Chaplaincy: The Heart of SCI
From the Knit Before Christmas, August 2022
The heart of the Seamen’s Church Institute is its chaplaincy. In the Port of New York and New Jersey, the largest port on North America’s East Coast, chaplains and support personnel provide pastoral care via ship visits, transportation services, and extended hospitality at our International Seafarers’ Center. In America’s heartland, SCI is on call 24/7 to respond to the urgent needs of mariners along the nation’s inland waterways and river systems with a corps of highly skilled chaplains, trained in critical incident stress management and suicide intervention. SCI’s quarterly Pastoral Activity Report allows us to share their stories from the field, providing insight into what they do and what it means to them and the mariners they serve.
Here is an excerpt from SCI’s May 2022 report, bringing to light the challenges of providing pastoral care to Ukrainian seafarers.
From Yugoslavia to Ukraine
Chaplain Michelle McWilliams
While having my temperature scanned on the deck of a container vessel, I heard a booming voice calling my name. I turned to see a man poking his head out of a porthole. I exchanged pleasantries, and he said, “you don’t remember me, do you?” After he pulled down his mask and mentioned hunting with his son, I remembered. I recalled he lived in Ukraine but was originally from Croatia. I responded, “Yes, chief, I remember. How are you holding up, and how are your loved ones?” Tears started to form in his eyes. His words carried intense emotion as he spoke about the strength of the Ukrainian people, his anguish about the war, and his frustration with his wife’s stubbornness. Željko was still processing why his wife did not heed his warning and leave Ukraine. Now she had no choice but to stay with heavy bombing occurring in their hometown. Like many seafarers, he feels powerless.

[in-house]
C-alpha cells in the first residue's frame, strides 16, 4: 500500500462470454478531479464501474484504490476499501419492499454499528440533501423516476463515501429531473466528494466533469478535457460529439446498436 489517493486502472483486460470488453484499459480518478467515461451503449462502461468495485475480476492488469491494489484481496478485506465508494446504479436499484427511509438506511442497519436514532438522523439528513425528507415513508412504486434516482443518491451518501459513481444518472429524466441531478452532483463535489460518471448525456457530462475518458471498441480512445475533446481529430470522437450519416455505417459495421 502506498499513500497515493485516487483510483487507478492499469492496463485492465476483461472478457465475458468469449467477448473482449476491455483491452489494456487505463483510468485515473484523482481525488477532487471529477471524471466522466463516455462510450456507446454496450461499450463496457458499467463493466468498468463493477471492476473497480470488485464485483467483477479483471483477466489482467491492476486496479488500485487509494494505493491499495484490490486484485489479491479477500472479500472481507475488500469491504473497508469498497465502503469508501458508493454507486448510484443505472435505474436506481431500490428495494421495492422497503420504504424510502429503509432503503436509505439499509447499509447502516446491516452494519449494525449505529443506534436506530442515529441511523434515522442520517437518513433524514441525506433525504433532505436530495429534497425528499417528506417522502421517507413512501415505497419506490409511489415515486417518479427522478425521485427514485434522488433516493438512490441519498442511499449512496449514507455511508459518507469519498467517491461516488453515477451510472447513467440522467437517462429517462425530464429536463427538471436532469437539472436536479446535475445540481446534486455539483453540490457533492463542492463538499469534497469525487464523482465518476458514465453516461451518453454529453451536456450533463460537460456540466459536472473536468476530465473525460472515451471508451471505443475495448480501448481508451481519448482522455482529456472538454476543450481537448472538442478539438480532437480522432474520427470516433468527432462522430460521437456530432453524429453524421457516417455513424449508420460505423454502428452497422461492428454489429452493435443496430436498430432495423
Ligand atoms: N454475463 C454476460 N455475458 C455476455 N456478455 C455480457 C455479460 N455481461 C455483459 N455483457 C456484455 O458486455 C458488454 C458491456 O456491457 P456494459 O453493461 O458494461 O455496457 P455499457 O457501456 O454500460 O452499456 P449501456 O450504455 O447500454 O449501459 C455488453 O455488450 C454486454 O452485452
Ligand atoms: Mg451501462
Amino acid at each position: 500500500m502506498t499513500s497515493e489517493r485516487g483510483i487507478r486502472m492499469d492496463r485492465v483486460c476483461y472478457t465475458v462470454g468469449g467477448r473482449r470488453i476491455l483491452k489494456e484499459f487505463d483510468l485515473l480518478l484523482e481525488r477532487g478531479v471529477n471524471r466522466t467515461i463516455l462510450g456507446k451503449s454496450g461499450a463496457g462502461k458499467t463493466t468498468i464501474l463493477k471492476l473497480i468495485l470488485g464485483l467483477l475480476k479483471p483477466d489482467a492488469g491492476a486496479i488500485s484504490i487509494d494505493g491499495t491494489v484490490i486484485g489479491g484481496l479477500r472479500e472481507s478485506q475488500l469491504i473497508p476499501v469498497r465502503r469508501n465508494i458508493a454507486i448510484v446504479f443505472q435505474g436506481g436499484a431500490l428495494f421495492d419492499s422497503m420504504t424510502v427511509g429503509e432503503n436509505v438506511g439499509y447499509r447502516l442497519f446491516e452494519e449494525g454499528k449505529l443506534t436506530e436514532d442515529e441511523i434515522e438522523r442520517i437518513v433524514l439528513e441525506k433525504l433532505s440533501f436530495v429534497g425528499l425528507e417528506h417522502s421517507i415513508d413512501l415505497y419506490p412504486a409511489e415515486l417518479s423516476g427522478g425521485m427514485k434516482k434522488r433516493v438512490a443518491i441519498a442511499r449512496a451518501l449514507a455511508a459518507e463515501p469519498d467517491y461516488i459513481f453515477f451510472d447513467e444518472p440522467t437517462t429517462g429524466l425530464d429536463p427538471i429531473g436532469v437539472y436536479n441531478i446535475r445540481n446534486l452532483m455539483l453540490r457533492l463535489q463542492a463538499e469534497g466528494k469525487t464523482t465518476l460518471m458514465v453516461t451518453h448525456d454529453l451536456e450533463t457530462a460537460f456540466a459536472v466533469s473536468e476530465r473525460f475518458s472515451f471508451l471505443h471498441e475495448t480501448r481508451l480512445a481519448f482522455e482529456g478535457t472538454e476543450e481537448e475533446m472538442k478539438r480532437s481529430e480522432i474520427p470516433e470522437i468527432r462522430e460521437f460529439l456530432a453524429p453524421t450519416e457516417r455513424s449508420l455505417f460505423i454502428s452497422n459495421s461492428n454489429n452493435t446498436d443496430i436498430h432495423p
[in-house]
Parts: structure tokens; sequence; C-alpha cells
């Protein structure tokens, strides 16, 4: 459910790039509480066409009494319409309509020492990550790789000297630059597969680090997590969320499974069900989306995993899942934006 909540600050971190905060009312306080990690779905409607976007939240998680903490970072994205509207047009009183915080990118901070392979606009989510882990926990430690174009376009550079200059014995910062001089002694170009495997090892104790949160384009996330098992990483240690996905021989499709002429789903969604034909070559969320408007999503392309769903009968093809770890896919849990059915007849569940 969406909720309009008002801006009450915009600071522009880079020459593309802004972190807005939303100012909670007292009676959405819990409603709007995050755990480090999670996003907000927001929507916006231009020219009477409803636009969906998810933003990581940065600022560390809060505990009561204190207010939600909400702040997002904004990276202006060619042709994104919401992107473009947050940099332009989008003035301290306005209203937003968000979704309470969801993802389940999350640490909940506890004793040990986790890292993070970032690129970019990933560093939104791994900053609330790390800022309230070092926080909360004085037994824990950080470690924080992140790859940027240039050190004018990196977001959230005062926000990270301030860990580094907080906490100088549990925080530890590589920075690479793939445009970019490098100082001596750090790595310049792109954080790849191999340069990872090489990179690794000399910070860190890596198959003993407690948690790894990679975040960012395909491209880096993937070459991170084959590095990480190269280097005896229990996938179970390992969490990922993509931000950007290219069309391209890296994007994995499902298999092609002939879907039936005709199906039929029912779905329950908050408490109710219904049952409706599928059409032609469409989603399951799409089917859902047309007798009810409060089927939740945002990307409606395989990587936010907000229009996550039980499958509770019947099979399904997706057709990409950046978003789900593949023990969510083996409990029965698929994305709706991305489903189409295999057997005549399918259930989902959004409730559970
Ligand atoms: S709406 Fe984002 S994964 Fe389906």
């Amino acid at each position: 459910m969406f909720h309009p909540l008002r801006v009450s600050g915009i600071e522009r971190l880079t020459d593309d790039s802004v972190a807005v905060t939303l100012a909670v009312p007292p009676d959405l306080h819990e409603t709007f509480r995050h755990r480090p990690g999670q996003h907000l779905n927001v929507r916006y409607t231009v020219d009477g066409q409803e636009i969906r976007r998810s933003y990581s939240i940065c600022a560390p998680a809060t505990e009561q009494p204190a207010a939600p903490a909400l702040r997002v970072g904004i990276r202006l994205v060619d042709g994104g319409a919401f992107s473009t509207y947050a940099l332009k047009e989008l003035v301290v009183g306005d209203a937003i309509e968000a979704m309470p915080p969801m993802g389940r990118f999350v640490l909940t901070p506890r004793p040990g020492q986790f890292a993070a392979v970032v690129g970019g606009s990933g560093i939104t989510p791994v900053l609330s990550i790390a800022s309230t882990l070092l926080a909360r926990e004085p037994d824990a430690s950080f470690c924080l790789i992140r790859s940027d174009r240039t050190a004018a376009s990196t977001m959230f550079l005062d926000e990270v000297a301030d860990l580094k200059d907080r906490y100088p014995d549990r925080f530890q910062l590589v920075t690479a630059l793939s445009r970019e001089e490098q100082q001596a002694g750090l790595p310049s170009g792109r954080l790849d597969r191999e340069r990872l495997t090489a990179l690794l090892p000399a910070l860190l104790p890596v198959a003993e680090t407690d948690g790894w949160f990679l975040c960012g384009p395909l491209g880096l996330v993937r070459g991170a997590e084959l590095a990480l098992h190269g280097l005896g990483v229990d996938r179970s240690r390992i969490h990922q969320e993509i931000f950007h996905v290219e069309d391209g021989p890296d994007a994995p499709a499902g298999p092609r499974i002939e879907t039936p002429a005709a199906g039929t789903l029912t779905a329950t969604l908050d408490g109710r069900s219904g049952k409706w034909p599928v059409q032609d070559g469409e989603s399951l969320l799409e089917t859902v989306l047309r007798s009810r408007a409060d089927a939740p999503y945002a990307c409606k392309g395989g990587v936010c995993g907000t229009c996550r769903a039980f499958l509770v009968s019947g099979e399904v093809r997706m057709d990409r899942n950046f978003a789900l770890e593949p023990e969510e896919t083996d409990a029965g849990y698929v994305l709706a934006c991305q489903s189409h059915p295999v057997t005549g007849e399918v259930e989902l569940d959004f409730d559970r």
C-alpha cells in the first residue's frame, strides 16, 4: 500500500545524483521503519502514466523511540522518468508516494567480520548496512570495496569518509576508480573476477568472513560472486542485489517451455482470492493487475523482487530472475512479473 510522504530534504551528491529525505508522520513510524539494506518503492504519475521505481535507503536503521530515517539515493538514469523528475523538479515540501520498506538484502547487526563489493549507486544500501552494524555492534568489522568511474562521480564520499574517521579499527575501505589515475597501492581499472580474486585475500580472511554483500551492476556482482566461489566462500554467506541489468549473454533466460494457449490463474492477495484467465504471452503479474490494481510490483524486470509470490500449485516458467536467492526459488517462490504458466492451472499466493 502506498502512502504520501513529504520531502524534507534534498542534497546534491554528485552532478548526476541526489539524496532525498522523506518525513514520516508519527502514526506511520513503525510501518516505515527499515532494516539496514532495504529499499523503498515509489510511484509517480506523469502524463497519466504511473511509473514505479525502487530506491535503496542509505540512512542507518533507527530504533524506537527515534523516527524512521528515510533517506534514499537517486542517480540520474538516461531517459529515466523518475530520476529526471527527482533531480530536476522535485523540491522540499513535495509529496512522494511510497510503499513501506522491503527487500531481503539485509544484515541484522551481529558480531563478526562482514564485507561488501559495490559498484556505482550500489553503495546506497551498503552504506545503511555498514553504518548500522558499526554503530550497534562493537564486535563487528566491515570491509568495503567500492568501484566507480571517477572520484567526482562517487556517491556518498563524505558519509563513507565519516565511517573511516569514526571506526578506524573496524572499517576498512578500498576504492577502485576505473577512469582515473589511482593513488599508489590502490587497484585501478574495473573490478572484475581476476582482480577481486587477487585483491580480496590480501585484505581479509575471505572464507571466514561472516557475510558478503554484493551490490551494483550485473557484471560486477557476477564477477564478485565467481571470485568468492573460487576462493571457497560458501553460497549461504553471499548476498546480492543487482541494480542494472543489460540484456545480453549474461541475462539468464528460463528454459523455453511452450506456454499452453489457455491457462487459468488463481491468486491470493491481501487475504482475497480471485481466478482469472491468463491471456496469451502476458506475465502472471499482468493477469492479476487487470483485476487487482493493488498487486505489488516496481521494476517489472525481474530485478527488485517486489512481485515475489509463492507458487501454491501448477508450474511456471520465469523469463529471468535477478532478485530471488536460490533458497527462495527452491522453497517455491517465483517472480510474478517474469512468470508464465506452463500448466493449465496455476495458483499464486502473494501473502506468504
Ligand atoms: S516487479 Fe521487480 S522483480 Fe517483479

The chief apologized for sounding angry about his wife’s decision, but to me, it seemed that his worry and guilt were manifested as blame because his reaction was the only thing he could control. And, being a chief officer, he felt he had to be strong for the other Ukrainians on the ship. As he was pulled away for work duties, he expressed gratitude and thanked me for letting him share.
I recently saw him again. He informed me that his wife made the long journey west and was now in a safer area of Kyiv. The plan was for his wife to continue 1,000 km (just over 600 miles) to the Hungarian border, where she would meet one of Željko’s friends.
This is Željko’s second war—he was a soldier in Yugoslavia. He shared his insights. There was always quiet after destruction. Innocent lives are taken. He described the lack of humanity and how hard it is to endure the loss. I compared our conversation to being on a roller coaster, with extreme highs and lows.
I have had no experience serving a seafaring population facing the horrors of war. As we finished our conversation, the chief again expressed his gratitude to me for listening and being there when he needed someone to talk to. This ministry can be challenging, and sometimes I get worried about saying or doing the right thing. But, in my interactions with Željko, I am reminded that listening, being present, and providing support to seafarers is paramount.